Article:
To achieve this, click on the entity's attribute then navigate to the Entity Designer tab and access the Actions menu or press Alt+Enter to open the Context Actions menu. From there, select Extract to MappedSuperclass as shown below:
Next choose the desired attributes and methods to include in the MappedSuperclass. JPA Buddy will automatically apply the existing annotations to the extracted attributes. Note that any attribute used in the methods will be included as well.
After applying the parameters above, our Pet entity will extend from the following generated class removing the extracted attributes:
Lombok is a great tool that makes your Java code concise and clean. But there are a few things to consider when using Lombok with JPA. JPA Buddy helps you follow best practices when using Lombok in your JPA entities with a set of inspections:
@Data with JPA entities.
Entities are mutable by their nature, so implementing equals() and hashCode() for them is not a trivial task. The implementations provided by Lombok are not well suited for JPA entities and may cause issues with collections and accidental loading of lazy attributes.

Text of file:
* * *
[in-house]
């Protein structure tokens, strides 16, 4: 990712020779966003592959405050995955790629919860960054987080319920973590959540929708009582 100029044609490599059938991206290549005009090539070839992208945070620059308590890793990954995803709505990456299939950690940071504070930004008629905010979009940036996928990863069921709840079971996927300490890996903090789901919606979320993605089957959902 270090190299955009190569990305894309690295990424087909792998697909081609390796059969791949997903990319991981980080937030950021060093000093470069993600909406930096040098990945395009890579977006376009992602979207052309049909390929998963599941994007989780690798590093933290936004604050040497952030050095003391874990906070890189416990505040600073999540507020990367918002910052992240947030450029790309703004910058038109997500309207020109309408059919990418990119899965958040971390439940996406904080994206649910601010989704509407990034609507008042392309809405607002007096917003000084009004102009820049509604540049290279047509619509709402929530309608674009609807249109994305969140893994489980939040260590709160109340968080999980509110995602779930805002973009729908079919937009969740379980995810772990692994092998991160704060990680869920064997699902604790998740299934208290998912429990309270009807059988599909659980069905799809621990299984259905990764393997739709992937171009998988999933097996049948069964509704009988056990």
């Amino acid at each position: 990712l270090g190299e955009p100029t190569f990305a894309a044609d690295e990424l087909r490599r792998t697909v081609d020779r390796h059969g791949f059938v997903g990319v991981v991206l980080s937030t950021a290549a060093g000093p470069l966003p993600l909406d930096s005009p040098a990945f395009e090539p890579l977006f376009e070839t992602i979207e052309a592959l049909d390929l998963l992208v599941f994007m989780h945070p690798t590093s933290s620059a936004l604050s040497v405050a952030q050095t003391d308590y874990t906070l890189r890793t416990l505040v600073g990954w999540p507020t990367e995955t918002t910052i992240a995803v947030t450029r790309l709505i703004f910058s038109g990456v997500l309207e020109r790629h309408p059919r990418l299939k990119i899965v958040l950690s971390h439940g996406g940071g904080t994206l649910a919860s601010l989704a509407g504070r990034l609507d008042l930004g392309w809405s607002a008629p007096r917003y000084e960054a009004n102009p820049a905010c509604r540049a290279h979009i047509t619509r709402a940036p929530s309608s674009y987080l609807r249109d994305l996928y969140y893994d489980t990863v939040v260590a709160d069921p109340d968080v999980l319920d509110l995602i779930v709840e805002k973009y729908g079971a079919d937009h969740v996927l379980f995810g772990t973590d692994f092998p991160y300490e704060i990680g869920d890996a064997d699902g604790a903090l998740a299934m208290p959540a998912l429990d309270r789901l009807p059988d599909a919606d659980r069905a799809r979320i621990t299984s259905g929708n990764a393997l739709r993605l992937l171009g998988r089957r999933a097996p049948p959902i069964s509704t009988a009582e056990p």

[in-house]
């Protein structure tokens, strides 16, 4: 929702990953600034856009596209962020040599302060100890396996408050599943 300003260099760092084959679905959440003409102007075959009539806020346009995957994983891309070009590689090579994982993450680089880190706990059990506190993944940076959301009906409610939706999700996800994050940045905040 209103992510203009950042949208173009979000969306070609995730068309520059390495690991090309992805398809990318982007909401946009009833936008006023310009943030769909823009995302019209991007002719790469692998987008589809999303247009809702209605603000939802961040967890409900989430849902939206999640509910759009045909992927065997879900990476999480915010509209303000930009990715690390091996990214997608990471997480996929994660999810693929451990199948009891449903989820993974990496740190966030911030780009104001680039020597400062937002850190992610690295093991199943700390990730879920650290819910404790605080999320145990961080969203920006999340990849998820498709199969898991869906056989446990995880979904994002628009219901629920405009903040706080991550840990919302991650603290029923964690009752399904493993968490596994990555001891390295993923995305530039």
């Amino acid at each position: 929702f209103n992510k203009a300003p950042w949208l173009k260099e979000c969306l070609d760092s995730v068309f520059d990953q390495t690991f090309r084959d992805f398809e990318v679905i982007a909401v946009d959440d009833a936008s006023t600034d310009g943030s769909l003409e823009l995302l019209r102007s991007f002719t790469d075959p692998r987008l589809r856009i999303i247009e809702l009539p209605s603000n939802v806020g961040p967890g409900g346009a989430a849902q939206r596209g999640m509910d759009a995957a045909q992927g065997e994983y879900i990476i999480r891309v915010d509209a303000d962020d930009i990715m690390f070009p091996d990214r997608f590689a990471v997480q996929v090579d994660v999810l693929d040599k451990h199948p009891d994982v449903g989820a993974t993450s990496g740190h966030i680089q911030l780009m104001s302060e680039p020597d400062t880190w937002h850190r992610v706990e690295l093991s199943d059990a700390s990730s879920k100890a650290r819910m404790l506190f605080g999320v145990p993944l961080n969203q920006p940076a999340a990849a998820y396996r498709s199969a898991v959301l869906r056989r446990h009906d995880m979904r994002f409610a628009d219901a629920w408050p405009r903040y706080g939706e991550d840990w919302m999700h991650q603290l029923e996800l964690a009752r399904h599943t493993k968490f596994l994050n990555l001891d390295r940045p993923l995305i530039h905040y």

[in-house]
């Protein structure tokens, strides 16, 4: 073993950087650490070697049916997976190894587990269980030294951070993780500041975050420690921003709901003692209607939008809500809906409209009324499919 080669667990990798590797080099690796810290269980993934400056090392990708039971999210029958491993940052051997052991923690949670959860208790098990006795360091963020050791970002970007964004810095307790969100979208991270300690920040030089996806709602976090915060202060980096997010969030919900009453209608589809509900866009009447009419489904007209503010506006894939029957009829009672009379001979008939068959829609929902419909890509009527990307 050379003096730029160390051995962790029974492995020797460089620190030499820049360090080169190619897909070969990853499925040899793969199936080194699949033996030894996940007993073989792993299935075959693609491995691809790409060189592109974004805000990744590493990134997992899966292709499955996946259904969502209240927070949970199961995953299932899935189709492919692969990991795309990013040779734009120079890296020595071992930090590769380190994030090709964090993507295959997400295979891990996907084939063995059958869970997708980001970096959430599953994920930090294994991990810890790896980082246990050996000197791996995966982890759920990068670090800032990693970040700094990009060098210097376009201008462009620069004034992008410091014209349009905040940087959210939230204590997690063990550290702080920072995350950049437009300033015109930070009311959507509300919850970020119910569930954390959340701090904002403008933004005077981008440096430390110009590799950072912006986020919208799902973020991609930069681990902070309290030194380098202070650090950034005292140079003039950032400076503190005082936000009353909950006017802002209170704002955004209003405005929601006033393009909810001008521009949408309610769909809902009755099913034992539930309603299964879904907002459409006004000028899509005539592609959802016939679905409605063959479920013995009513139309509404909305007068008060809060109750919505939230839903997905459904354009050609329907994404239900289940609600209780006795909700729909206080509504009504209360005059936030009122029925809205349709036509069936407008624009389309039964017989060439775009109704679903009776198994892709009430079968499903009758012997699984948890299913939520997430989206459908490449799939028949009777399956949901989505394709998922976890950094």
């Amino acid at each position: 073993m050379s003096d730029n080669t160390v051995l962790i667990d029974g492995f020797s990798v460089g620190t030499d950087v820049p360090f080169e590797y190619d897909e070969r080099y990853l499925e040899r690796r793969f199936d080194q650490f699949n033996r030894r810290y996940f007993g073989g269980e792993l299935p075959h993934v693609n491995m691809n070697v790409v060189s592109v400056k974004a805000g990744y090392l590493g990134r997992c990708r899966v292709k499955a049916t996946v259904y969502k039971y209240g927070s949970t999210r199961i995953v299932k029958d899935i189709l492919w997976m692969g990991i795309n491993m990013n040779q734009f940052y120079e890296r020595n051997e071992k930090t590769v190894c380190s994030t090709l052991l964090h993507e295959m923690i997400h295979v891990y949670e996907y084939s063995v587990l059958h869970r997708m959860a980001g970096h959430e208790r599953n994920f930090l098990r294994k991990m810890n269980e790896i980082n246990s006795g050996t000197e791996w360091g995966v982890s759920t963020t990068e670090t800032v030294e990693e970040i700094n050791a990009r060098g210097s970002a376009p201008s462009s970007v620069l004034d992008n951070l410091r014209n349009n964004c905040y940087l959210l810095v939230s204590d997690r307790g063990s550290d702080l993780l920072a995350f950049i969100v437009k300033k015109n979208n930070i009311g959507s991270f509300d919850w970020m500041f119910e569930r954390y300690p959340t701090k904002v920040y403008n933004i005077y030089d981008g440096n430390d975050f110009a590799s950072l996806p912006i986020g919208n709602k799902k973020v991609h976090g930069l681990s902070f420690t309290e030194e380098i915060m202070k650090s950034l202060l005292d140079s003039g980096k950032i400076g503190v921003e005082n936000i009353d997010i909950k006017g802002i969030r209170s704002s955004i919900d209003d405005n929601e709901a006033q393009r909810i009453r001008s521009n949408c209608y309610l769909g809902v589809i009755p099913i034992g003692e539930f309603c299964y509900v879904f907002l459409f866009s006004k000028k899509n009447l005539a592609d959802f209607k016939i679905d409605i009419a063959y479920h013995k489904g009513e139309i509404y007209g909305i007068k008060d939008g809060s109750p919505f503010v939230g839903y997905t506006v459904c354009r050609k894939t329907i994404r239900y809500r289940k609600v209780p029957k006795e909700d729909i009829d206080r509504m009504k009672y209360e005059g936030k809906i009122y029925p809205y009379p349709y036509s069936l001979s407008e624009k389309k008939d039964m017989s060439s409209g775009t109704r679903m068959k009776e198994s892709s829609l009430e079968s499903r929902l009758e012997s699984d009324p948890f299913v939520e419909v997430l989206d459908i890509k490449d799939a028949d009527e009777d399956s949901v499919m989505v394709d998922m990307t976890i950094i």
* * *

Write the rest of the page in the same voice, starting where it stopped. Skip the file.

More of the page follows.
Always exclude lazy attributes when using
@ToString includes all the object fields. Such an approach can have an unwanted side effect for JPA entities: accidentally loading lazy attributes. This can easily harm the application performance or lead to a LazyInitializationException if it happens outside a transaction.
Don't forget to add
@NoArgsConstructor to entities with
They introduce their own constructors, so the compiler doesn't generate a default one. A no-argument constructor is required for all JPA entities according to the specification.
Check out our article to learn more about why it is so important to follow the rules above.
For projects with Lombok, the JPA Inspector displays a section with possible annotations that you can add to the entity.